THE BIG CHILL, LAWRENCE KASDAN, 1983
I first saw The Big Chill ages ago, when I was much younger and had a different perception of the world. I thought it was okay, recognizing that it was an above average film for the time, but wasn’t something I could relate to. At my age now, I should be able to relate to the material more, being in my early middle ages and having reunited with many old friends over the last several years. Sometimes a Criterion release will change my mind about a film, and I’m always willing to go in with an open mind.
My perception may have changed, but so has my appreciation for good cinema. I’ve seen at least a thousand films since that first viewing, and having seen so many good ensemble movies, this one felt lackluster by comparison. I actually liked it far less than the first time, when I was a teenager, and that is partly because I have experienced other, better films, but also because I have lived enough to have an understanding of genuine nostalgia and emotion.
In one of the special features, someone mentioned that one of the producers said “I had no idea this was a comedy.” I actually felt the same way, and didn’t realize that it was intended to be a comedy until hearing this from the filmmakers. There was not a funny note. Sure, there were some playful moments, and the way they incorporated the big dance scene was fun. My guess is they intended Meg Tilly and Jeff Goldblum to be comedic relief, but they completely fell flat.
They also try too hard to make things seem important. The emotional character moments are not earned and don’t seem genuine. Sure, it is difficult to develop such a large ensemble where there’s not a leading man, but it has been done before. From the same era, there’s The Breakfast Club and Hannah and Her Sisters. More recently, there’s The World’s End, which is a real reunion comedy with emotional moments. The big difference between The Big Chill and these other films is that Chill goes out of it’s way to try to create profound, insightful character moments, yet with completely undeveloped characters. These other films develop the characters around the story and let the emotional moments come from there.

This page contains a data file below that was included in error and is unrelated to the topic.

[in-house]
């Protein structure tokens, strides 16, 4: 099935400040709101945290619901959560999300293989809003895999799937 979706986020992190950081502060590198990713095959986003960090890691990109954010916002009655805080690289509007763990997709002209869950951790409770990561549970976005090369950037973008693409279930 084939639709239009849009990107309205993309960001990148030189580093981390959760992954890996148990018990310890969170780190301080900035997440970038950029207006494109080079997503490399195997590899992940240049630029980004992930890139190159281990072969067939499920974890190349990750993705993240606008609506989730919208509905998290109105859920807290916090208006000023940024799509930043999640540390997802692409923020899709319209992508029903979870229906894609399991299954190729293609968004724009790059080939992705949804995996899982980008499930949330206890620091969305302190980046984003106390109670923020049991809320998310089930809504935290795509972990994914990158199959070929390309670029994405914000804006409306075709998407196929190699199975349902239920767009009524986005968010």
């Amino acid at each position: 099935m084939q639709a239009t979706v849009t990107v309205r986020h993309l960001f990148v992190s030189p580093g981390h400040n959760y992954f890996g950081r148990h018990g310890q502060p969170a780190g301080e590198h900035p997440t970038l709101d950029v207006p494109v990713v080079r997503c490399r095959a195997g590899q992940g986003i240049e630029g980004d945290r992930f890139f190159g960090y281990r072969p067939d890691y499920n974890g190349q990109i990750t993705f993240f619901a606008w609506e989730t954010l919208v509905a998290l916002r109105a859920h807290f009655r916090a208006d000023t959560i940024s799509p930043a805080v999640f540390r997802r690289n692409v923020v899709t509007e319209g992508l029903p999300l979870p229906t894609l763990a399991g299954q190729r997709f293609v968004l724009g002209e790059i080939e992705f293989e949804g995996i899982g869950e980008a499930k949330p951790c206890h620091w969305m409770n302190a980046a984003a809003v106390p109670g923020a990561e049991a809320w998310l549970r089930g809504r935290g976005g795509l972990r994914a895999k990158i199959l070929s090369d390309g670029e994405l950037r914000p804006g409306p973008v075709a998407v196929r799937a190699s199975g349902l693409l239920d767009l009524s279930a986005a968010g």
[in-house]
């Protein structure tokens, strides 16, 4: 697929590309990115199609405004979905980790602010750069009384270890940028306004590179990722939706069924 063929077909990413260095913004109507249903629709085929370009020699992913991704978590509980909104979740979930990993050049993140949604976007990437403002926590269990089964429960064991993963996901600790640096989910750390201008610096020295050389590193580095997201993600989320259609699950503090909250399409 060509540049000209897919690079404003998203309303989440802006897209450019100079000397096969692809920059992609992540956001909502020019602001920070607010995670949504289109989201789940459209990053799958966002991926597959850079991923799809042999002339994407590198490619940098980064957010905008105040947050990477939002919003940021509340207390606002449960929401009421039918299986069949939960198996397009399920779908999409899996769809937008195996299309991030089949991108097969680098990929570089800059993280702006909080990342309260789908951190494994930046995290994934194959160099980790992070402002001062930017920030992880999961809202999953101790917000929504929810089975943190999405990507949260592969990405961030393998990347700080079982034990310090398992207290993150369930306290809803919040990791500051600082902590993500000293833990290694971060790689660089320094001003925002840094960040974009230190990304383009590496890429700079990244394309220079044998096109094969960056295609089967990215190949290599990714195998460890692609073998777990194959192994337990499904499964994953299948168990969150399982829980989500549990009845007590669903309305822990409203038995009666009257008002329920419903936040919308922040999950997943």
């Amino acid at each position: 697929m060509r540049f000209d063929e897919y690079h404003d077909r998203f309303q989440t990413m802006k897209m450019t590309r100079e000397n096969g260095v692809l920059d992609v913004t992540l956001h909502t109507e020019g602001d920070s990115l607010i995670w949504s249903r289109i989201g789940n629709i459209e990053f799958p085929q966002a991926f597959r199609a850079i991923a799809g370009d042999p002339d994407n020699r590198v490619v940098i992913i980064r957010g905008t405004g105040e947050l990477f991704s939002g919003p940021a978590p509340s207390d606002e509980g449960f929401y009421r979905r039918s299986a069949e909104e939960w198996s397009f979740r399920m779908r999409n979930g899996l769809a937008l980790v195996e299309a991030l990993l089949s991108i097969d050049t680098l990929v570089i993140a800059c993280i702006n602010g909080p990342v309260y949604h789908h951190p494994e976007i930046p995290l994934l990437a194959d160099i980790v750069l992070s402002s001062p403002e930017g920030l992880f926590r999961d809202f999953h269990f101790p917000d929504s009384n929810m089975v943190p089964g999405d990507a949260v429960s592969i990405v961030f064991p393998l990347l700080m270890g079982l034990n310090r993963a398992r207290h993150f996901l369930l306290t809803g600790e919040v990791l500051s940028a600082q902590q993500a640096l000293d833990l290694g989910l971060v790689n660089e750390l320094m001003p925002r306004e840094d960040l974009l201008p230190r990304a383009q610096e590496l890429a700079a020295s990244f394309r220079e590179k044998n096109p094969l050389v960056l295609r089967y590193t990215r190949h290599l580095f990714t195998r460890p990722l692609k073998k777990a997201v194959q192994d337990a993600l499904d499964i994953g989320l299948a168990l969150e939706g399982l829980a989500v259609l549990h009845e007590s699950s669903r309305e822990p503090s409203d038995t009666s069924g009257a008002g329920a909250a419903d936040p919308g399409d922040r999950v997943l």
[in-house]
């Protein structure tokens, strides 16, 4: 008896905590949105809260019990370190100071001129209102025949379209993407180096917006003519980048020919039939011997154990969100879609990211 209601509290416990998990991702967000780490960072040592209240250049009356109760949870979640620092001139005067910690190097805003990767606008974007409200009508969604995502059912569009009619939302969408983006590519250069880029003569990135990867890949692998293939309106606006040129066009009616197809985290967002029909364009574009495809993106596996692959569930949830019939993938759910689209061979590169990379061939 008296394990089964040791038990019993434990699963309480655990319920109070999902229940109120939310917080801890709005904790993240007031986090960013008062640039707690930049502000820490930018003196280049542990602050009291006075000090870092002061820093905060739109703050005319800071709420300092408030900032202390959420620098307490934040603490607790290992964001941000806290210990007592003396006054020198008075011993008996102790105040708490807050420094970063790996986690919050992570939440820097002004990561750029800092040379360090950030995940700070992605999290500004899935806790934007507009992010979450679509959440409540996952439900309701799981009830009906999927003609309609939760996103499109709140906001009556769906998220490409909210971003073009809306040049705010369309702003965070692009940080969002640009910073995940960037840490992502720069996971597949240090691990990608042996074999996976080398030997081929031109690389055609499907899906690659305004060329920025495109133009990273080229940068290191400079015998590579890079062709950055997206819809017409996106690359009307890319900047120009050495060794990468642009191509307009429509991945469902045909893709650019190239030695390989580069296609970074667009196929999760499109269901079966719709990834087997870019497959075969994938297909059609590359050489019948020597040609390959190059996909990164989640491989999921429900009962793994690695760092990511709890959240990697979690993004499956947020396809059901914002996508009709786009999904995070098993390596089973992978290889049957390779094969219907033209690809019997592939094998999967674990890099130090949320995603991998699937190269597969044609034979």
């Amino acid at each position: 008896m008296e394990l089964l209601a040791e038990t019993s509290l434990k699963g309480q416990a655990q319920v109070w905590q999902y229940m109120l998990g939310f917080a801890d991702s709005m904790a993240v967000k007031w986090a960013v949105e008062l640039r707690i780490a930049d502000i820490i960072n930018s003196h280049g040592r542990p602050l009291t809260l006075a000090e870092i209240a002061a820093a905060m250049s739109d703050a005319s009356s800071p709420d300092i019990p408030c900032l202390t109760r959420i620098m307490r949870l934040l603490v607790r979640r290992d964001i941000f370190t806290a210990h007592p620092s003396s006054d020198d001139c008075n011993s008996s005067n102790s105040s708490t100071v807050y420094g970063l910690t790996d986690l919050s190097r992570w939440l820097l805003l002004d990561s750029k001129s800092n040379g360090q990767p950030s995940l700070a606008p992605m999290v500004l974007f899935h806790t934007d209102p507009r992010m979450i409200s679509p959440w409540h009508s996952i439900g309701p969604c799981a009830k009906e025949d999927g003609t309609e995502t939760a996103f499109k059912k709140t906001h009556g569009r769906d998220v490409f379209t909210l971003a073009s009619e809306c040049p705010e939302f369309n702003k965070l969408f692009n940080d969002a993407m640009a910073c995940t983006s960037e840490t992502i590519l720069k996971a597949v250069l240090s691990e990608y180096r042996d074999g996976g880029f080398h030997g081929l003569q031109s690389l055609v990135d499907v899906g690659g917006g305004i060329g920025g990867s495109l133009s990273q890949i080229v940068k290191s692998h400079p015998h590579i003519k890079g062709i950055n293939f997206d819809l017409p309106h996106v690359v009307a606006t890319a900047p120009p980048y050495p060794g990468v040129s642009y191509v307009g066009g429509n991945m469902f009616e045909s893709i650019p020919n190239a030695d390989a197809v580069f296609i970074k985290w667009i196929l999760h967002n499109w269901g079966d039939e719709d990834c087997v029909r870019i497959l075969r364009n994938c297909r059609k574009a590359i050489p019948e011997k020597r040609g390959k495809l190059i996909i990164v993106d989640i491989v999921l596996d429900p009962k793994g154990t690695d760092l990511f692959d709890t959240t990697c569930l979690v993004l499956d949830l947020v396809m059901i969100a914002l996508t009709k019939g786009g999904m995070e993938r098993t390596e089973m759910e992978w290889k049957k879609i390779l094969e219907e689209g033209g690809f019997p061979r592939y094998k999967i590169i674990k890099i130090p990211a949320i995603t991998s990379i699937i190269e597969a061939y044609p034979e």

What is most interesting about this project is that the large ensemble became pretty well known, and most of them are actively working today. Some are famous, and most are now proven, experienced, quality actors. You can tell that they were just beginning to develop their chops, and maybe with better material and direction, they could have pulled it off. The potential was there, which makes it all the more disappointing to revisit and witness its failure.
Movie Rating: 3/10
Lawrence Kasdan Interview: I’m not sure what it was, but Kasdan does not come off as very bright in this interview. Maybe it is his speaking cadence. He talks about working within the Hollywood system to create good movies, and seems a bit arrogant by talking up his work, which to me has been mostly mediocre. He talks about some films that inspired him, and compares this one to Rules of the Game. I hope he wasn’t serious.
1998 Documentary: This also didn’t work for me, and I think I might have enjoyed it more if I liked the movie. Most of it was about people talking about their characters, the production, with a lot of clips. I actually didn’t finish this one.
TIFF Reunion Panel 2013: This was better, but that’s because the actors have now become successful, and it is interesting hearing them recall their experiences and the wonderful times they had.
Deleted Scenes: Pass. If they weren’t good enough to make the movie, then I’d rather not see them.
Criterion Rating: 4/10